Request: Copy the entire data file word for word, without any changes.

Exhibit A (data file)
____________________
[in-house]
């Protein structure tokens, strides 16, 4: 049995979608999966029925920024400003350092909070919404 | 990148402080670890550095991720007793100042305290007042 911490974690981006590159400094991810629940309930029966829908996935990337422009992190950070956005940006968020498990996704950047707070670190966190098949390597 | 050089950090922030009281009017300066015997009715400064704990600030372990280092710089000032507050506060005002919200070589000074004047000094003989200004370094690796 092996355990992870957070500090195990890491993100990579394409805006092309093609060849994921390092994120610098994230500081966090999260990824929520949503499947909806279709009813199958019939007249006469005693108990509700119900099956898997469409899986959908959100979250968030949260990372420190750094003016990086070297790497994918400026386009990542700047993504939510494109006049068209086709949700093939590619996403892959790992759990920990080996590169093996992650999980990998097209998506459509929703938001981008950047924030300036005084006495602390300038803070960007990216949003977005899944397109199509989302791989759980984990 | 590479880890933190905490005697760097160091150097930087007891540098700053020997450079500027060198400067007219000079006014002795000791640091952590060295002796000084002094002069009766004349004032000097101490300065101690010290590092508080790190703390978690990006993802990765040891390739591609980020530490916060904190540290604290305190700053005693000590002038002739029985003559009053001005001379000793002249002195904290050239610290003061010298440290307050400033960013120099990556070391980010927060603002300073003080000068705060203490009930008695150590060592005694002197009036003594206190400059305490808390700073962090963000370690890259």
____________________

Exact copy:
[in-house]
């Protein structure tokens, strides 16, 4: 049995979608999966029925920024400003350092909070919404 | 990148402080670890550095991720007793100042305290007042 911490974690981006590159400094991810629940309930029966829908996935990337422009992190950070956005940006968020498990996704950047707070670190966190098949390597 | 050089950090922030009281009017300066015997009715400064704990600030372990280092710089000032507050506060005002919200070589000074004047000094003989200004370094690796 092996355990992870957070500090195990890491993100990579394409805006092309093609060849994921390092994120610098994230500081966090999260990824929520949503499947909806279709009813199958019939007249006469005693108990509700119900099956898997469409899986959908959100979250968030949260990372420190750094003016990086070297790497994918400026386009990542700047993504939510494109006049068209086709949700093939590619996403892959790992759990920990080996590169093996992650999980990998097209998506459509929703938001981008950047924030300036005084006495602390300038803070960007990216949003977005899944397109199509989302791989759980984990 | 590479880890933190905490005697760097160091150097930087007891540098700053020997450079500027060198400067007219000079006014002795000791640091952590060295002796000084002094002069009766004349004032000097101490300065101690010290590092508080790190703390978690990006993802990765040891390739591609980020530490916060904190540290604290305190700053005693000590002038002739029985003559009053001005001379000793002249002195904290050239610290003061010298440290307050400033960013120099990556070391980010927060603002300073003080000068705060203490009930008695150590060592005694002197009036003594206190400059305490808390700073962090963000370690890259």